New Zealand: Employment law changes – a snapshot for employers

Last Updated: 6 November 2014
Article by Naoimh McSparron

Parliament have just voted to pass the Employment Relations Amendment Bill ("the Bill"). It has yet to receive Royal assent and the Bill will become law 4 months after that. The changes do not therefore have immediate effect but they are imminent.

This is a short summary of the main changes which we think will affect our clients.

Collective Bargaining and Agreements
The Bill allows a party to a collective bargaining situation to obtain a declaration from the Employment Relations Authority that bargaining has concluded. This is intended to apply to situations where clearly agreement between parties is not going to be reached and seeks to avoid the need for protracted and unfruitful negotiations.

Under the Bill, where an employee's work is covered by a collective agreement and the employee is not a member of a union, employers can offer the terms and conditions they want to new employees who are not union members, instead of being bound to offer the terms and conditions in the collective agreement for the first 30 days as previously.

The Bill gives power to employers in some situations to reduce pay to employees who are party to a partial strike. Failure to provide written notice of a strike or lockout will make it unlawful.

Flexible Working Arrangements
The ability to request flexible working arrangements is extended to all employees (not just those with dependents) from the beginning of their employment. There will be no limit to how many requests for flexible working arrangements can be made over a 12 month period and employers will have one month (instead of the previous 3 month timeframe) to consider such requests.

Continuity of Employment
Currently, the Employment Relations Act separates employees into vulnerable employees (cleaners, food catering sectors, orderly services in the aged-care sector etc.) and other employees. As the current law stands, an incoming employer or contractor is required to take on any vulnerable employees if those employees elect to transfer to that new employer.

The Bill introduces an exemption to this right of transfer based on the size of the employer. In particular, incoming employers with 19 or less employees will be exempt from these requirements. However, this exemption only applies to vulnerable employees. The position will remain the same in relation to other employees. Employee protection provisions are contained in employment agreements regarding negotiation of an employee's transfer to a new employer on a sale of business or change in contracting arrangements.

The Bill makes changes to the requirement for an outgoing employer to forward individual employee information, timeframes being placed upon employees as to whether they may elect to transfer, and the addition of penalties and compliance orders for non-compliance with the provisions.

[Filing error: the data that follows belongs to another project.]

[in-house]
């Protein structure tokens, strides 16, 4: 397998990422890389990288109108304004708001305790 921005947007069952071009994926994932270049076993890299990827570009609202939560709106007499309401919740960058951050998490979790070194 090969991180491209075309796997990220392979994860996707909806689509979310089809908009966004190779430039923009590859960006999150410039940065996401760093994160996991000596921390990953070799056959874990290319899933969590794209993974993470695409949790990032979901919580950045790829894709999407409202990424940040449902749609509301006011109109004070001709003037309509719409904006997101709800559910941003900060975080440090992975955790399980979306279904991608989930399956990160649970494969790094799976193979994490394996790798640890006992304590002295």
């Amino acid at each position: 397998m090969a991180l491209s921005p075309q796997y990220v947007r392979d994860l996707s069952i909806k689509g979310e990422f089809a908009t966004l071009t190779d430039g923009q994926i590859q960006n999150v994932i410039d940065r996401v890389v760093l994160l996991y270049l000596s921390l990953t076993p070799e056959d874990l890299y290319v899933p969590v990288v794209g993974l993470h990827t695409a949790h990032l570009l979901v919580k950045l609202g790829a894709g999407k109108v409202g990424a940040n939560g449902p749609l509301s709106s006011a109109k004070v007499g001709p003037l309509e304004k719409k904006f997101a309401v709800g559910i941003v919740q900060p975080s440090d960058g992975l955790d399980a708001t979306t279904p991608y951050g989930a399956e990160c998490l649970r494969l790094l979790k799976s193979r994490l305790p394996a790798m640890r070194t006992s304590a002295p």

Rest and Meal Breaks
The main publicity surrounding this new legislation has been about rest and meal break provisions. The Bill simply codifies what generally happens practically and informally in most work places and gives flexibility. The statutory obligation for minimum paid 'smoko' and rest breaks is removed, when reasonable and necessary, allowing employers and employees to agree on compensation or alternative arrangements which suit the workplace. The compensation could be reasonable remuneration or the time off at another time during the work period. For instance, the employee and employer can agree that, if the employee has missed a paid 15 minute break, they could leave 15 minutes before the end of their shift.

Disclosure of Information and Duty of Good Faith
The Bill responds to a previous Employment Court decision allowing unsuccessful job candidates access to evaluative information about themselves and other candidates as part of the good faith obligations under the ER Act. The Bill signals a change to the duty of good faith such that an employer is not obliged to provide an affected employee with access to confidential information if the confidential information is about another identifiable individual; or evaluative or opinion material compiled for the purpose of making a decision about the continuity of the employee's employment; or about the identity of the person who has applied the evaluative or opinion material.

This proposed change is intended to align the good faith requirements in the Employment Relations Act more closely with the privacy principles and withholding reasons in the Privacy Act 1993 and the Official Information Act 1982. The proposed change seeks to provide a balance between employees having access to relevant information to allow an informed comment on a situation affecting their employment and also an individual's right to have his or her personal information kept private.

It is also worth noting that proposed changes to health and safety, expected to become law in the later part of 2015, will have implications for all employers. We want to help to keep you and your employment agreements and policies up to date with developments in the law. Give us a call to see how we can work with you to ensure that you are up to date.

The content of this article is intended to provide a general guide to the subject matter. Specialist advice should be sought about your specific circumstances.

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Naoimh McSparron
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